By By Rev. Thomas F. Dailey, OSFS
January 19, 2006
In her new best-seller, ''John Paul the Great,'' Peggy Noonan dedicates a chapter to her experience with the saint-making ceremonies in the Catholic Church. Now an editorial writer for the Wall Street Journal, Ms. Noonan was the first woman ever to make a speech from the stage of the Vatican's audience hall, which she did to introduce the world premiere of a film about Mother Theresa of Calcutta. For Noonan, this experience was ''one of the greatest moments of my life, a moment that was an accident, a challenge and a blessing.'' Considering she had once been responsible for crafting the messages of the world's power brokers, as a presidential speechwriter for Ronald Reagan, what was it about this simple talk that made her experience such a defining moment?
The answer lies in the phenomenon of the saints, those persons whose lives give witness to heroic virtue and whose embodiment of holiness gives rise to public acclaim. It's no small wonder that Pope John Paul II, whom Noonan remembers in the book as ''a spiritual father'' to the world, proclaimed more ''blesseds'' and ''saints'' than all the popes for the previous four centuries combined. He knew that examples of goodness were needed for our world. He recognized that each of us searches for that goodness in ourselves. He held up for universal recognition persons of all walks of life, including the first husband and wife to be proclaimed saints specifically as a married couple, precisely because goodness attracts us, virtue invites us, and holiness inspires us all to ''be not afraid.''
Saints have always been the object of popular adoration. The reason is not simply the heroism of what they've done, but the holiness of who they are. That character trait touches a chord in all of us by tapping into our own natural desire to be the best persons we can be. Though we may not share the same abilities or have the same opportunities, each of us desires to emulate the saints. The saints bring that power home. We know them as actual persons, not just legendary figures. In them we see that holiness is real, not just an ideal.
Many saints transcend the era of their historical lives. For instance, a Thomas More, with his death-defying defense of moral conscience over political expediency, remains as relevant for lawyers and judges and legislators today as for 16th century England. Some saints have a special connection to areas of popular interest and become ''patrons'' of particular activities. Consider St. Jude, patron of lost causes, or St. Anthony, to whom so many turn to find lost things.
One of ''our own'' saints in the Lehigh Valley is Francis de Sales (1567-1622), whose feast is celebrated annually on Jan. 24. Lesser-known than the one from Assisi, this St. Francis, patron of DeSales University, remains universally significant as one of only 33 ''doctors'' of the church, a designation that affirms the soundness of their writings for readers of any age and place. Vignettes from his life show his enduring and endearing relevance.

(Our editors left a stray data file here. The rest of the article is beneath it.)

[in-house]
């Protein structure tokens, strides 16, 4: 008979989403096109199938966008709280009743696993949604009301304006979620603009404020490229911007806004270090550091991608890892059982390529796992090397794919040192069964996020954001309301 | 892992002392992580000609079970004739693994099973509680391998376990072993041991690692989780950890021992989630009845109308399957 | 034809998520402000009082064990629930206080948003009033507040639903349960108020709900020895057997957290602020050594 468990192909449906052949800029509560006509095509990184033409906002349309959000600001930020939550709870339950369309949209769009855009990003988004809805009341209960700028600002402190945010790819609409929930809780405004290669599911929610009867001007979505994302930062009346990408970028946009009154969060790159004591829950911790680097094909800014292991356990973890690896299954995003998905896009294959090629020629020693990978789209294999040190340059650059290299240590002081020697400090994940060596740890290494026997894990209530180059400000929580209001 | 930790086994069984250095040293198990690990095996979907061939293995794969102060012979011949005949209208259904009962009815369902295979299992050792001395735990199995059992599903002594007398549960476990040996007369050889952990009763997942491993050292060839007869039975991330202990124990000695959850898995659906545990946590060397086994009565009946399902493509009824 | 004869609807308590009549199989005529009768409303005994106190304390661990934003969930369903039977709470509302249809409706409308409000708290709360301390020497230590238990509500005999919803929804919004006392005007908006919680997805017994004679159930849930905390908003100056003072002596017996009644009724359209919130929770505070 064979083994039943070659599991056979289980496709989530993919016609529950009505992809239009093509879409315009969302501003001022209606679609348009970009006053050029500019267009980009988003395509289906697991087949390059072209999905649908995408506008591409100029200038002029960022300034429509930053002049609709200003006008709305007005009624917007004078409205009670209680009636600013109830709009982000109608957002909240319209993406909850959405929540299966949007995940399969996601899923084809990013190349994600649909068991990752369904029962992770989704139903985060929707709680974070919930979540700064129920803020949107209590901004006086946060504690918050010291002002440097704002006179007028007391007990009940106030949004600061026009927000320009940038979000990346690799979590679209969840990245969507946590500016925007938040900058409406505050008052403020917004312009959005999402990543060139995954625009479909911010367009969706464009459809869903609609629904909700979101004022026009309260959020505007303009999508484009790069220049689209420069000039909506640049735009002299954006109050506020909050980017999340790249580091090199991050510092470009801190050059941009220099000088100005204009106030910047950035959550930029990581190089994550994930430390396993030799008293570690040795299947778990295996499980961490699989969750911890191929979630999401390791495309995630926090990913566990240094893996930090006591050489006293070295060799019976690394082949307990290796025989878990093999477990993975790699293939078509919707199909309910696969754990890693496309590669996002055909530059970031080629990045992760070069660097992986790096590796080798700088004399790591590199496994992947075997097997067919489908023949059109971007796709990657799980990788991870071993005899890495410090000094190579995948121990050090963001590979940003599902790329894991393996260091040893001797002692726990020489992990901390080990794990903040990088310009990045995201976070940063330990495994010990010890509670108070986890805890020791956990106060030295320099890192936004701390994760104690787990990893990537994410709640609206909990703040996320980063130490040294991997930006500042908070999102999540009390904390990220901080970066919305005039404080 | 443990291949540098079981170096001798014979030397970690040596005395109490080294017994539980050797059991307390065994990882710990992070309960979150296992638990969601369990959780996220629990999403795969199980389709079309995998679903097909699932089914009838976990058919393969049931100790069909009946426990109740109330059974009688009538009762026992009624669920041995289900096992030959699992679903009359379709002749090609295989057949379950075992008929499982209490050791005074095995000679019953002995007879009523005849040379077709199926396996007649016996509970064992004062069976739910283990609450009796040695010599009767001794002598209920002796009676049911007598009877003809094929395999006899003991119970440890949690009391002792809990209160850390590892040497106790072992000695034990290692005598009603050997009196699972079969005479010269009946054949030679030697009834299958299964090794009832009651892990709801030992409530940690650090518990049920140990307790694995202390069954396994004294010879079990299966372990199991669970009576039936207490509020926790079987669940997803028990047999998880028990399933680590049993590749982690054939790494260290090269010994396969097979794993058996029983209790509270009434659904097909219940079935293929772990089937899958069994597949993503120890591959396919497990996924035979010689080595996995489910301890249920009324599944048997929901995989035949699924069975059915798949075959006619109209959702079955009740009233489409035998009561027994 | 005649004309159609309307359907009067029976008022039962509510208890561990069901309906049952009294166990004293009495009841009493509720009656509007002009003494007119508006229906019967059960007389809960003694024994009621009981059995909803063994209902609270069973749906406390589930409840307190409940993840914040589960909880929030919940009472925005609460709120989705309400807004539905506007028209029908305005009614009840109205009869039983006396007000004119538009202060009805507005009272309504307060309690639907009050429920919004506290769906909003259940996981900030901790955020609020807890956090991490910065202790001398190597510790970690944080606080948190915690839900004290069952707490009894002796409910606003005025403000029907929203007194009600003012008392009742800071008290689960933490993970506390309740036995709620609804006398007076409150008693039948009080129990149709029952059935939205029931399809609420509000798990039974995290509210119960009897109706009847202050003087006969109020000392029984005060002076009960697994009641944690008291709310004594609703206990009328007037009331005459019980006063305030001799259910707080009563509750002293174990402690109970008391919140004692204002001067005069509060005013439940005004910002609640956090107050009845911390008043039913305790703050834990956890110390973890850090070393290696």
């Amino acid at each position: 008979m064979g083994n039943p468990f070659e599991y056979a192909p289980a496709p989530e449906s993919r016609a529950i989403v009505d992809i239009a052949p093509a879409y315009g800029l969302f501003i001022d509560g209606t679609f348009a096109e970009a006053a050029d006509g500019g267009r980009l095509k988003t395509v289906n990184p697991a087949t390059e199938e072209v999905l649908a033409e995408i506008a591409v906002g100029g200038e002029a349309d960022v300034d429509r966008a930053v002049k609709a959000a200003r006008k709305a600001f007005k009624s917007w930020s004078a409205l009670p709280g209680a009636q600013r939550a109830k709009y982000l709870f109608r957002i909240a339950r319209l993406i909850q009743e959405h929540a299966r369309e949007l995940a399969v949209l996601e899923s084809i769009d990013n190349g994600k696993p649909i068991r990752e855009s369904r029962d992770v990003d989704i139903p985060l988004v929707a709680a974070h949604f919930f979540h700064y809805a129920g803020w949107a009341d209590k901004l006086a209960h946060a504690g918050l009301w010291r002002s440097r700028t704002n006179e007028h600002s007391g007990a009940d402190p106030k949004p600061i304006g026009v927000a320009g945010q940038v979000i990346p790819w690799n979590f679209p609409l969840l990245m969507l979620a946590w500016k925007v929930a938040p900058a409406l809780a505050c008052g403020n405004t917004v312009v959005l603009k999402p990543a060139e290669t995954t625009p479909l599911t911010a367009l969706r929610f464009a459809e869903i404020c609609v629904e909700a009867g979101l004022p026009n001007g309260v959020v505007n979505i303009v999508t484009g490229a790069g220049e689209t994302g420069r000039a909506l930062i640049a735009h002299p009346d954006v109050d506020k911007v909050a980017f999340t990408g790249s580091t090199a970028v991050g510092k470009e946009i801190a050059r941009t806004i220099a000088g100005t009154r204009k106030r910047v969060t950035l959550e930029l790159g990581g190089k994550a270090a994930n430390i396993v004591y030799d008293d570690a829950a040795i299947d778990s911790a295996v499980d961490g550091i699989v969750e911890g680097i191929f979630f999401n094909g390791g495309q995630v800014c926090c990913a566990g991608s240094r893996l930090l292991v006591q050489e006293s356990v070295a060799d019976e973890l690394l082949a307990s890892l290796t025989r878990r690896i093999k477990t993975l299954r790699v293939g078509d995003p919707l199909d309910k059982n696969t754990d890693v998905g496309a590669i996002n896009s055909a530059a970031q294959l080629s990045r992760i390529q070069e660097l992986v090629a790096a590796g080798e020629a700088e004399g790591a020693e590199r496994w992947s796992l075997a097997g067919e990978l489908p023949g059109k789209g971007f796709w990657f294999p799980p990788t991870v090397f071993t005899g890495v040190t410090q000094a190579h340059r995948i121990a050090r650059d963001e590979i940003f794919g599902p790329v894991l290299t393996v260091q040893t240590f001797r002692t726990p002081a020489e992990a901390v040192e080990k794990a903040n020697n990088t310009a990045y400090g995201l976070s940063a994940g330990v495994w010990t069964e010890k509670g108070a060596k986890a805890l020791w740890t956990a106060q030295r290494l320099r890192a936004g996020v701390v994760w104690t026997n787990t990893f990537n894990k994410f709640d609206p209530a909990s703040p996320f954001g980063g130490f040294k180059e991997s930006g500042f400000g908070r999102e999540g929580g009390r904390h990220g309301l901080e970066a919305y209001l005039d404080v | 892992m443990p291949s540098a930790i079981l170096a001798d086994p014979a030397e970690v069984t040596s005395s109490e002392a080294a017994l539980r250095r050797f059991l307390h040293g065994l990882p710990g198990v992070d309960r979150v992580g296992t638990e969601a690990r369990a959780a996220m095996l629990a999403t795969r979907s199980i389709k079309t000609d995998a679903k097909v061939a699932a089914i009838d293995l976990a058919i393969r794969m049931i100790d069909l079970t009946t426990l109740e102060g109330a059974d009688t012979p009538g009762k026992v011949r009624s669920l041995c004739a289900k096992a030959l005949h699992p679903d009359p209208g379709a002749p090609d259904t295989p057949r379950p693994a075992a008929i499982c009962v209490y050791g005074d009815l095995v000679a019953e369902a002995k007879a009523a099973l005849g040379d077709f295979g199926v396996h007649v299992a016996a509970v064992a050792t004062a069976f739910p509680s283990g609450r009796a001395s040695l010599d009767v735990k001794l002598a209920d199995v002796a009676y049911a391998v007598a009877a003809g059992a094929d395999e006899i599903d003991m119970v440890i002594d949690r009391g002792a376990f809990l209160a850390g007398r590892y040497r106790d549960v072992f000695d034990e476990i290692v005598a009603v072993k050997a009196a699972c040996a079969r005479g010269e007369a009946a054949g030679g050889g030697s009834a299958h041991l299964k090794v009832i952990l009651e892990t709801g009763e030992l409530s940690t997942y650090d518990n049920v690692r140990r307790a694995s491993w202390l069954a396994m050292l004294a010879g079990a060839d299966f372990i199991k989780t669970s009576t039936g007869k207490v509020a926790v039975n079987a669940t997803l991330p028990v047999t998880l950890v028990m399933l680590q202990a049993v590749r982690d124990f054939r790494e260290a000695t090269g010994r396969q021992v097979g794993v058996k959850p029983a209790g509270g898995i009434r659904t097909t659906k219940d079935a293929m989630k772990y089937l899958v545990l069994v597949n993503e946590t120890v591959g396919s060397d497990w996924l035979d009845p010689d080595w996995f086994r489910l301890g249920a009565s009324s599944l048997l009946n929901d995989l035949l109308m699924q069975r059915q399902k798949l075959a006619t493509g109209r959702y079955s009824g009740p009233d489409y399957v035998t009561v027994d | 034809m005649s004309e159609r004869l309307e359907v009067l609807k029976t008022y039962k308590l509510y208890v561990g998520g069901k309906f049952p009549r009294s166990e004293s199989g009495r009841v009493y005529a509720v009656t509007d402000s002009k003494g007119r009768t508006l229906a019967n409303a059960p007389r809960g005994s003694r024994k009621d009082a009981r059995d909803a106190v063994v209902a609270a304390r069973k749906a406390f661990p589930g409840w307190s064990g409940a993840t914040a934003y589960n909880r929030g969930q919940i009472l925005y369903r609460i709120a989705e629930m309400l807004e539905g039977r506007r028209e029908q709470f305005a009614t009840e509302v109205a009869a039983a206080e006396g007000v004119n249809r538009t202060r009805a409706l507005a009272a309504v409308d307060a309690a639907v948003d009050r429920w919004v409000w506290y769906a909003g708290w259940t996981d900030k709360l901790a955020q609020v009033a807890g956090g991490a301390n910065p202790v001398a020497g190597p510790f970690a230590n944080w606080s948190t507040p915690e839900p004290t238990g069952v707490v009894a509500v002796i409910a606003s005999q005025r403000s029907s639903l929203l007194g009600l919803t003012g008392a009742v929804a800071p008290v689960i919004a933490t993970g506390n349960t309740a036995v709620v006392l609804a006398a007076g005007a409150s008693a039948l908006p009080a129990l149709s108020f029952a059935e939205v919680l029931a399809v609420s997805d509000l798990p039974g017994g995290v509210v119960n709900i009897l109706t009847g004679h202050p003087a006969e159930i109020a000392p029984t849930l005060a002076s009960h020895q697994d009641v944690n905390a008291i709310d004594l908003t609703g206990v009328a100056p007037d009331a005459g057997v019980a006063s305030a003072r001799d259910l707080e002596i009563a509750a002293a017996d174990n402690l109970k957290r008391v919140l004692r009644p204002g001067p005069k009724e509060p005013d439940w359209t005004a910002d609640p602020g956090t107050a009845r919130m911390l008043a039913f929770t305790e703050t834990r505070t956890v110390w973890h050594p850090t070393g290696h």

As a pastor, he once created a rudimentary sign language to teach one of the household staff who could not hear. Today we value special education in all its varieties.
As provost of the diocesan clergy, he once lambasted his colleagues for their lack of attention to educating people in the faith. Gallup polls about church attendance today demonstrate the results of similar inattention.
As a humanist, he once defended a scholar whose teachings about astronomy followed Galileo and challenged the prevailing attitudes of believers. Today's debates about intelligent design show the wisdom of distinguishing science from religion without making them mutually exclusive.
As a writer, he used practical, common sense to deal with myriad issues that remain common concerns today. When a woman wrote to him worried about her lack of piety for not going to church on a daily basis, he, the bishop, actually advised her to stay home during the week; true devotion, he suggested, would be for her to take good care of her seven children instead! His maxims are memorable, and still in use: his advice to ''Be who you are, and be that well'' has become the familiar slogan, ''Be all that you can be.''
Saints, like Francis de Sales, are not the exclusive purview of Catholics or any church-goers. Their heritage is universally human; their holiness, globally powerful. To celebrate their legacy is to see and to seek what we are all called to be.
The Rev. Thomas F. Dailey is director of the Salesian Center for Faith & Culture at DeSales University in Center Valley. More information about the university's Heritage Week, Jan. 22-26, is at www.desales.edu/Salesian
Press Release: Saints lead us on the search for ourselves By Rev. Thomas F. Dailey, OSFS | Posted on: 1/19/2006
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